Why don't we just "live forever"? Why do some people die sooner than others? What can we do to stay healthy and youthful, and live longer? What new technologies are being developed? Will man someday be able to live forever, except for major accidents? These are the questions that originally stimulated my interest.
What does cause death, and why don't we just "live forever"?
About 100 years ago Mathias Schwann and Theodore Schweiden recognized that the cell is the
fundamental unit of all living organisms.
Millions of cells make up our skin and our muscles. No matter what living organism we examine, we will always find that it is composed of cells. When cells get worn out, most of them divide and form new cells (post-fixed mitotic cells, such as nerve cells cannot). All of the basic biochemical processes take place or begin in the cell.
In youth during our growth period (up to about 18 years of age), the number of newly formed cells in our body outnumbers dying cells. In young adulthood, from about 18 to about 25 years of age, the number of newly formed cells balances the dying cells. In aging (after 25 years of age) the number of newly formed cells is less than the number of cells that die.
Aging is cells dying faster than they are replaced, or losing some of their functioning.
In 1961 Dr. Leonard Hayflick at Stanford University discovered that human cells growing in a culture of energy and nutrients could reproduce themselves only a limited number of times before all of their descendants aged and died. The maximum number of times a cell can reproduce itself is now called its "Hayflick limit".
Each type of cell has its own Hayflick limit. Dr. Hayflick also showed that long before cells ceased to reproduce themselves they showed certain changes in their structure and functioning, such as less ability to produce energy, less ability to make enzymes quickly enough, and more waste materials inside each cell.
So Dr. Hayflick concluded that these age changes in the cells play the central role in the expression of aging in the body, and result in the death of the individual well before all of its cells fail to divide.
Death is caused by the loss of too many cells, or the loss of cell function. Many theories have been proposed to explain how Hayflick's limit is expressed in the cells in our bodies. All of them assume that aging represents a loss of control over various bodily processes, and many of them assume that the loss of control occurs at the cellular level in the DNA of those cells.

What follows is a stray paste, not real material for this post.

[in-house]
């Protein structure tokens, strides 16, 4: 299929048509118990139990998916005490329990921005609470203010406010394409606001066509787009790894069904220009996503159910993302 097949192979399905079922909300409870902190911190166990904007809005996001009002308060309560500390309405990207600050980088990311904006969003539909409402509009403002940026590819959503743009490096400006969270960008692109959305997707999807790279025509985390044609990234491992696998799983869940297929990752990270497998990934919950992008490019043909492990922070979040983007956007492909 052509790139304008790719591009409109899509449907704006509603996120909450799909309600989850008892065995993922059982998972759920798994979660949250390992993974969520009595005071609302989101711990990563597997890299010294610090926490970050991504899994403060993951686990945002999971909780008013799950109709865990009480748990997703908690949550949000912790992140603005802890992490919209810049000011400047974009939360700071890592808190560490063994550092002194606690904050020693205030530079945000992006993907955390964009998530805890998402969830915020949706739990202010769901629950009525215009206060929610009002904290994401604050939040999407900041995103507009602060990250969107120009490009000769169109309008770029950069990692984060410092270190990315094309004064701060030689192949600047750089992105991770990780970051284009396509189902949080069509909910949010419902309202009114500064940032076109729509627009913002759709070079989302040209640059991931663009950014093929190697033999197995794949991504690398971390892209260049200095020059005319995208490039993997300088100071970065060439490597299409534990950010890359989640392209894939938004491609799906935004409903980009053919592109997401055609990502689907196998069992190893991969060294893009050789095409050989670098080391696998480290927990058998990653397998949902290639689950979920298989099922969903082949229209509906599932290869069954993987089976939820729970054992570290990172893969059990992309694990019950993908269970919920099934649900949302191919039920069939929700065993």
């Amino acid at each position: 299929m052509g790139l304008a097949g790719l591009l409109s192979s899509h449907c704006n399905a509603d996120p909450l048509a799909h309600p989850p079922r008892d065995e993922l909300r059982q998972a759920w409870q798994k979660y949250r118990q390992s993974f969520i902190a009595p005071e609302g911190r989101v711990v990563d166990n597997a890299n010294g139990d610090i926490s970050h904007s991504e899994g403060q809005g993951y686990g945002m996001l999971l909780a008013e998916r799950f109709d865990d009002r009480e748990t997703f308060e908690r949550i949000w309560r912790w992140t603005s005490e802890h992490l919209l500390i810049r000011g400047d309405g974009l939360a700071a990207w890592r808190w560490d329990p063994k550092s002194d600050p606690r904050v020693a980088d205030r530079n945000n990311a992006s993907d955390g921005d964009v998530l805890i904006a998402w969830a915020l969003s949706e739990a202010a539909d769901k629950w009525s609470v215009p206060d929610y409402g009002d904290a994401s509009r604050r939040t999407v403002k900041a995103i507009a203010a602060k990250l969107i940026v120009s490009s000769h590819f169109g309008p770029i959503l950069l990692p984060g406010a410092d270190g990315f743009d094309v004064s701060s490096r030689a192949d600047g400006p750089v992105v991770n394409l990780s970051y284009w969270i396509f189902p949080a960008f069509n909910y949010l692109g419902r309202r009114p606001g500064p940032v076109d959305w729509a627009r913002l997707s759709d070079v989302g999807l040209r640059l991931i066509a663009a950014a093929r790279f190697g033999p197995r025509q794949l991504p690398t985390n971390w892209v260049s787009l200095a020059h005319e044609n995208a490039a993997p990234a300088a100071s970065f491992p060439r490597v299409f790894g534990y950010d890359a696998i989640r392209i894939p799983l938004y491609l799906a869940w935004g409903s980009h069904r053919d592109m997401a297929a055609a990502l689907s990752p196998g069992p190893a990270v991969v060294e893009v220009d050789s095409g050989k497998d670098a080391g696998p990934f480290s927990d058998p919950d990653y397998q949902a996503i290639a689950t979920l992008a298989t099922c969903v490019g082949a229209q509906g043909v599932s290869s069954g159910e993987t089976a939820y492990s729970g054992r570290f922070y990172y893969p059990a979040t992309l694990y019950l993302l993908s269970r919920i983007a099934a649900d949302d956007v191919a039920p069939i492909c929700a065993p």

THE FIVE MAJOR THEORIES OF WHY WE AGE ARE:
1. The Error Hypothesis
2. The Free Radical Theory
3. The Cross-linkage Theory
4. The Brain Hypothesis
5. The Autoimmune Theory
1. The Error Hypothesis:
The Error Hypothesis, or "aging by mistake", refers to the errors which may occur in the chemical reactions in producing DNA, RNA, or proteins, because the metabolic machinery is not 100% accurate. Cell death can result from these unrepaired errors. Some gerontologists attribute this error to any one, or a combination of the following: Insufficient energy or nutrients, or insufficient carrying away of cell waste products.
2. The Free Radical Theory:
The Free Radical Theory refers to molecules, which have a strong tendency to link to other molecules, interfering with their functioning. They are produced by cells to assist in metabolism, most commonly in the "burning" of sugar. They are sometimes produced by accident if oxygen, always present in the cell and highly reactive, combines with cellular molecules. Uncontrolled free radicals can cause accumulated damage to the membranes surrounding cells and to the cellular molecules of DNA and RNA. Sufficient damage results in the eventual death of the cell.
At present the Free Radical theory is being hotly investigated. Research on mice shows that a 40% reduction in calorie intake results in a doubling of their life span. When food is metabolized, free radicals are produced. Our bodies do produce free radical "sponges" which absorb free radicals, but often not enough. The ingestion of vitamins E and C are especially good free radical absorbers.
Dr. Roy Walford at UCLA, a leading researcher in human longevity for many years and one of my idols during my schooling in gerontology, is himself practicing calorie reduction to inhibit the formation of free radicals.
3. The Cross-linkage Theory:
The Cross-linkage Theory states that the aging of living organisms is due to the occasional formation, by cross-linkage, of bridges between protein molecules in the DNA which cannot be broken by the cell repair enzymes, interfering in the production of RNA by DNA. Cross-linkages in protein and DNA can be caused by many chemicals normally present in cells as a result of metabolism, and by common pollutants such as lead and tobacco smoke.4. The Brain Hypothesis:
The Brain Hypothesis, or breakdown of the brain pacemaker, refers to the theory that aging is due to a breakdown in the homeostasis of the bodily functions - especially in the control of the hypothalamus over the pituitary - which in turn causes a breakdown in control over the endocrine glands.5. The Autoimmune Theory:
The Autoimmune Theory, proposed by Dr. Roy Walford at UCLA hypothesizes that two types of white blood cells, B and T cells of the immune system weaken with age, and malfunction. B cells lose their vigor in attacking bacteria, viruses, and cancer cells, and the T cells lose their vigor in attacking cells foreign to the body, such as cancer cells and transplant cells. When B and T cells malfunction, they attack normal healthy body cells.
Carl Bourhenne, MA
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